Have you seen ever “200 Cigarettes”? Few people have, but it has enough of a pre-fame collection of actors (Paul Rudd, Ben & Casey Affleck, Kate Hudson, Janeane Garofalo, Dave Chappelle, and Courtney Love) to establish a mild cult status nearly fifteen years after its theatrical release. Anyhoo, I’ll set the scene for you: it’s New Year’s Eve in New York City in 1981. And there are all these romantic and comedic storylines that are meant to intersect at a party in the East Village, but it’s the woman hosting that party who interests me most. Monica (Martha Plimpton) is so unnerved at the pressure of throwing this party, that it drives her to hysteria and intoxication. Well, to be more specific— it’s not the stress of hosting that bothers her; her loft is well decorated, the bar is stocked, she’s made crab dip and all that…but it is the fear of being left alone with said crab dip that causes her to unravel.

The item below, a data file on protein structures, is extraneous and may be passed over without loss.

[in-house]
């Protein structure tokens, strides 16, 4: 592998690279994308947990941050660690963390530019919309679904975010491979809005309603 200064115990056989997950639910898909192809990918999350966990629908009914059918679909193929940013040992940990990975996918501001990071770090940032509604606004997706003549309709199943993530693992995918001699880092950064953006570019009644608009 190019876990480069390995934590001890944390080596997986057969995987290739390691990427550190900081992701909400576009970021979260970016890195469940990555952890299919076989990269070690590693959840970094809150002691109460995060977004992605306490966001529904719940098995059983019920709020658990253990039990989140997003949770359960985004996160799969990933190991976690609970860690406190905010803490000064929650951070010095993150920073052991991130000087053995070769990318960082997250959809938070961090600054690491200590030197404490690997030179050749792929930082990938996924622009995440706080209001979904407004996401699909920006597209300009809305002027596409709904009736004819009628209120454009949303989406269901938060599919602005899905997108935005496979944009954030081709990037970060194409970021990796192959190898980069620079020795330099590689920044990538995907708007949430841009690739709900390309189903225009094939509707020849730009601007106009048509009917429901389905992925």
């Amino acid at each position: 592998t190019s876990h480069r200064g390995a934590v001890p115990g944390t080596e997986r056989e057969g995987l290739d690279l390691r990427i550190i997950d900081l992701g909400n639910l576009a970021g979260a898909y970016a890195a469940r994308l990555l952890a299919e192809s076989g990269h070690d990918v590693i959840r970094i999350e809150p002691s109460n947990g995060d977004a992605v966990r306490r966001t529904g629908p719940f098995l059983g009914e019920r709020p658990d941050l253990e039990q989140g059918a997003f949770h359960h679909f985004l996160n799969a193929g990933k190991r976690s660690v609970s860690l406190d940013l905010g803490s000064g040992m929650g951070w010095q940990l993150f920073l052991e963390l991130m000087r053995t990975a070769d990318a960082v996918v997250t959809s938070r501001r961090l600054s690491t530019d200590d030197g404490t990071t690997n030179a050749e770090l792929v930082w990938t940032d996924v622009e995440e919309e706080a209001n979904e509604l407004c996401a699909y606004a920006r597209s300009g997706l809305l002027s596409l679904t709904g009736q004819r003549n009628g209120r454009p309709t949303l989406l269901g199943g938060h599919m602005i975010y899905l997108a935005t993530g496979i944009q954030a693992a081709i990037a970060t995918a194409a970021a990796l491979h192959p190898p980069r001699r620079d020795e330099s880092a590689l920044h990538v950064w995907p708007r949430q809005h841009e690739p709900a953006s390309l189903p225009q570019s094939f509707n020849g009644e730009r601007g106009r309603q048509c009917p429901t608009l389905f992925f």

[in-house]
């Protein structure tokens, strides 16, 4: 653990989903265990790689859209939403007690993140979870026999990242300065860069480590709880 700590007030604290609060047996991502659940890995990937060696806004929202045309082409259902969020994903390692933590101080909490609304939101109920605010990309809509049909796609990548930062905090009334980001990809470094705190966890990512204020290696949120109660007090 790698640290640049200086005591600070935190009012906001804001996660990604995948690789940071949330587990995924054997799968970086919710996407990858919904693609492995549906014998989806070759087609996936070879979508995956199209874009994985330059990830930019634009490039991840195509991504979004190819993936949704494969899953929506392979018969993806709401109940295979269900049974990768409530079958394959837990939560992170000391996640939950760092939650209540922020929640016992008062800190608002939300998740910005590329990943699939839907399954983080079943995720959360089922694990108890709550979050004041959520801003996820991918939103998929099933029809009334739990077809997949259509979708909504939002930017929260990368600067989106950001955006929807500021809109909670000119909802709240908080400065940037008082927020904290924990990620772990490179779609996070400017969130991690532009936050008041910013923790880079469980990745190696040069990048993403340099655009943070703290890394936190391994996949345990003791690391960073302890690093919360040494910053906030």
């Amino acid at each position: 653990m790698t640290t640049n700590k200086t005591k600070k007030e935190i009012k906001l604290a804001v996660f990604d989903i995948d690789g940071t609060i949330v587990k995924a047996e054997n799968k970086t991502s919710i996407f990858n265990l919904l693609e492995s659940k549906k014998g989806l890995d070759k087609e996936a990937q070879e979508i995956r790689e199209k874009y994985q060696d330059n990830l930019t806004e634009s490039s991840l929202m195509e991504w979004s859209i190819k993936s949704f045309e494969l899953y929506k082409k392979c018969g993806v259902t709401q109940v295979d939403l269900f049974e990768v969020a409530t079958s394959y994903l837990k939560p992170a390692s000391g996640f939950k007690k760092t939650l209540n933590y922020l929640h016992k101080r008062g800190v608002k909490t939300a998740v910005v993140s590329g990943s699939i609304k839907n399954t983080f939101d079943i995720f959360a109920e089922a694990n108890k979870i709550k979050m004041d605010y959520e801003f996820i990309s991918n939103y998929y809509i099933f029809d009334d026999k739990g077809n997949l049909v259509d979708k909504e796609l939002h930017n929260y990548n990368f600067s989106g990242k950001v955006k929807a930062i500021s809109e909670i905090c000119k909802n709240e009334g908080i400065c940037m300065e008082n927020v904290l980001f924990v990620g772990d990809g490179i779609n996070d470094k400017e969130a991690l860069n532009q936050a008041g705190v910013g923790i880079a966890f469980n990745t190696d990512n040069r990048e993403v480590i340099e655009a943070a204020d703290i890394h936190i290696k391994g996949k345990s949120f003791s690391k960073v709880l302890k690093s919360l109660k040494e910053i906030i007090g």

Listen, I’m going to spoil the ending for you. Everyone is out on the city streets: finding and/or losing love, smoking cigarettes, drinking to excess, and discussing the finer qualities about life and love in the back of Dave Chappelle’s taxi cab, they are also inching towards this party at a glacial pace.
It is in the empty, unattended room, that the hostess begins her descend into social anxiety. Feeling humiliated in her party frock, with her “Happy New Year” tiara nestled in her up do; she cannot reason that people are not there because they are not there yet. Instead, she panics and jumps to the worst possible conclusion: “I have no friends and everybody hates me!” she declares before eventually drinking herself to the point of blacking out.
She awakes the following morning amid the aftermath of a most successful party. She is left to piece together just how fabulous they evening was, and is devastated that she missed her own event. In fact, it turned out that Elvis Costello was at the party as well, desperate for the crab dip recipe, and for her, it begins a whole new shame spiral. Every time I see this movie, the irony of this woman’s situation makes me so sad. If only she could have just relaxed, had confidence in herself, she would have been vindicated in the glow of celebratory merriment, surrounded in the crush of happy party-goers